Whistler in Watercolor
by Erin Marcell, Senior Specialist, American & European Fine Art
Artists who are revered for articulating their visions in oil and canvas often are overlooked when considering their works on paper, drawings, etchings, and watercolors. James Abbott McNeill Whistler is best known for his stunning, unsentimental, and controversial portraits during the American Gilded Age, but he created a large body of small watercolors with the intent of recovering quickly from legal suits that left him bankrupt. Viewing these watercolors allows for a fuller appreciation of Whistler’s painting career.
Biography of James Abbott McNeill Whistler
Born in 1834 in Lowell, Massachusetts, James Abbott McNeill Whistler lived in Europe during his youth and later attended the U.S. Military Academy at West Point, where he studied drawing. After three years, Whistler left without receiving a degree to pursue art on a full-time basis in Paris. There he drew on the realism of Gustave Courbet and earlier Spanish and Dutch painters.
In 1859, Whistler’s At the Piano was rejected by the Paris Salon, so he opted to move to London to focus on etchings along with painting. During this period, Whistler was inspired by the pre-Raphaelites and became well acquainted with Dante Gabriel Rossetti. Whistler’s first major breakthrough was Symphony in White, No. 1: The White Girl, which was shown at the Salon des Refusés in 1863. After a three-year stint painting in coastal Chile, Whistler returned to Europe and began signing works with his trademark butterfly monogram.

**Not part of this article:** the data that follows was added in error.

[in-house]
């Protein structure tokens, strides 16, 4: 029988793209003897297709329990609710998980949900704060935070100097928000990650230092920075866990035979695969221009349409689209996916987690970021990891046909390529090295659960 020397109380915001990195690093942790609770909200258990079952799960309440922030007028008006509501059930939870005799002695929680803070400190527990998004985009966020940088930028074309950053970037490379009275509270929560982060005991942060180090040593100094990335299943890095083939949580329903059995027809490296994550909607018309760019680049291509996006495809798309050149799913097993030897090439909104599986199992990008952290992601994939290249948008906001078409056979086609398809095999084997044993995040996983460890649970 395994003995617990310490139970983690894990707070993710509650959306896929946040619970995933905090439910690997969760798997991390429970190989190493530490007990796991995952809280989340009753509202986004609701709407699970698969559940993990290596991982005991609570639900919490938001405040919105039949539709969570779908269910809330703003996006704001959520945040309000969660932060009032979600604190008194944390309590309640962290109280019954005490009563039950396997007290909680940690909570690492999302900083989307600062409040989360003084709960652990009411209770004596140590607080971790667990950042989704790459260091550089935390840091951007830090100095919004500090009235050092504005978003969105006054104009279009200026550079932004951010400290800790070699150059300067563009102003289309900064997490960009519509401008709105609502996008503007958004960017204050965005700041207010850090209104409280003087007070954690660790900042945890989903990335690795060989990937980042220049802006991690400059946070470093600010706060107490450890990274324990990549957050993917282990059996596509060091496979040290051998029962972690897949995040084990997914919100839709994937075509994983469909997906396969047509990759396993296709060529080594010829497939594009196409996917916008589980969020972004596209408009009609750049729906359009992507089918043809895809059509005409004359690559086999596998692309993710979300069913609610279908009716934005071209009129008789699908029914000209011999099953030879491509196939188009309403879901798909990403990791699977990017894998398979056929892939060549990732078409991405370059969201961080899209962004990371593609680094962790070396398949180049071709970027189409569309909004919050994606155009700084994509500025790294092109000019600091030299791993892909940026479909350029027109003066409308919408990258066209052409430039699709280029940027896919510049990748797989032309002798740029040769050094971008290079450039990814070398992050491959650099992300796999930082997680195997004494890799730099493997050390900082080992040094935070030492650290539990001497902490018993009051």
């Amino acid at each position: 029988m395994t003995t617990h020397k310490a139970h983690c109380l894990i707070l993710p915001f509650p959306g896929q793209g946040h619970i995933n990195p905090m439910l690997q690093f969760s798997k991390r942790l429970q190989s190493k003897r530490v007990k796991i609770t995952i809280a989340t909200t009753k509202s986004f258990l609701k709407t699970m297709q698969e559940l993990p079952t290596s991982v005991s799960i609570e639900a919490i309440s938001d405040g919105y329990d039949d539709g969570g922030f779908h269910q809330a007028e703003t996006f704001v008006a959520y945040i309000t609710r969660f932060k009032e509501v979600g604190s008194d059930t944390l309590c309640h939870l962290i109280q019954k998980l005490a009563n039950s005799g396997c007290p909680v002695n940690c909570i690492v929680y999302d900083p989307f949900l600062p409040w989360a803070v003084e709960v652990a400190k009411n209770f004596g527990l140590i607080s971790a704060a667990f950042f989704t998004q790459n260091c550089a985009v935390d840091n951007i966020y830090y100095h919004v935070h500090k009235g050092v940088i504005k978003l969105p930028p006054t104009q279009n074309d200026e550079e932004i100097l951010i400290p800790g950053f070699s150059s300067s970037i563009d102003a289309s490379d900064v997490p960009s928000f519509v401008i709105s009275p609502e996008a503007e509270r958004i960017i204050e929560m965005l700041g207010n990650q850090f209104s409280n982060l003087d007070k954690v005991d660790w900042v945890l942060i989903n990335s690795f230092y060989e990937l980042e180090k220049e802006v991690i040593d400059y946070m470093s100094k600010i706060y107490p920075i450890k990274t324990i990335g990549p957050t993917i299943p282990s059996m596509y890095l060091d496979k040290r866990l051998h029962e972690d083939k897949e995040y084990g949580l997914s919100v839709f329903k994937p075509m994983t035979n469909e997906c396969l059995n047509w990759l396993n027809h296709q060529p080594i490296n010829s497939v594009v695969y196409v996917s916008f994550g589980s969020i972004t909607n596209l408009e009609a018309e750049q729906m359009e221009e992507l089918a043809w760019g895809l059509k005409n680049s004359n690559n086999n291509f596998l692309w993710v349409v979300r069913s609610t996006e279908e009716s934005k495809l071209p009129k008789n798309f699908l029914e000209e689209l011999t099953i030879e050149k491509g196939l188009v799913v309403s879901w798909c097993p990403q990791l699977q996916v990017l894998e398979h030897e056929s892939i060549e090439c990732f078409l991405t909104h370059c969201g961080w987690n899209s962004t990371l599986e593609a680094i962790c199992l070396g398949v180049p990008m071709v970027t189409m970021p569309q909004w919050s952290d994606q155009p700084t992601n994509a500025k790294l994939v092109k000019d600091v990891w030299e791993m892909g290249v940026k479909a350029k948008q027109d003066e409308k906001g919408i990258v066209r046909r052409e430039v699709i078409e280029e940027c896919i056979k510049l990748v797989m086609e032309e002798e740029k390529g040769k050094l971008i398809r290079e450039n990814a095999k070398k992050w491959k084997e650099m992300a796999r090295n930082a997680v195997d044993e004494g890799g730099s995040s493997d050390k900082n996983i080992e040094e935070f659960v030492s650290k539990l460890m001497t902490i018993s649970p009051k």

In 1872, Whistler created his painting that is most recognized today, Arrangement in Grey and Black, No. 1: Portrait of the Artist’s Mother (“Whistler’s Mother”), which is now held at the Musée d’Orsay in Paris. Whistler’s “Nocturne” series, featuring the Thames River in London, the canals of Amsterdam, and other memorable locales, greatly increased his reputation during the 1870s. In 1877, Whistler won a famous defamation suit against art critic John Ruskin, but public scorn eventually led Whistler to declare bankruptcy.
Following a sabbatical in Venice to produce etchings for the Fine Arts Society, and to begin focusing more on watercolors, Whistler moved back to London in 1880. Toward the end of Whistler’s life, his stature rose such that his works saw great demand in public and private collections. After Whistler’s death in 1903, major retrospectives were held in Boston, London, and Paris.
Visiting the Whistler in Watercolor Exhibit
Recently, on a trip to Washington D.C, I visited the first exhibition of the largest collection of Whistler’s watercolors amassed by American industrialist and art patron Charles Lang Freer, at his namesake museum, the Smithsonian Institution’s Freer Gallery of Art.
Whistler in Watercolor opened on May 18 and runs through November 3, 2019. Admirers of Whistler, 19th century art, and watercolors should definitely try to see this collection of work, which is rarely displayed due to the fragile nature of the material.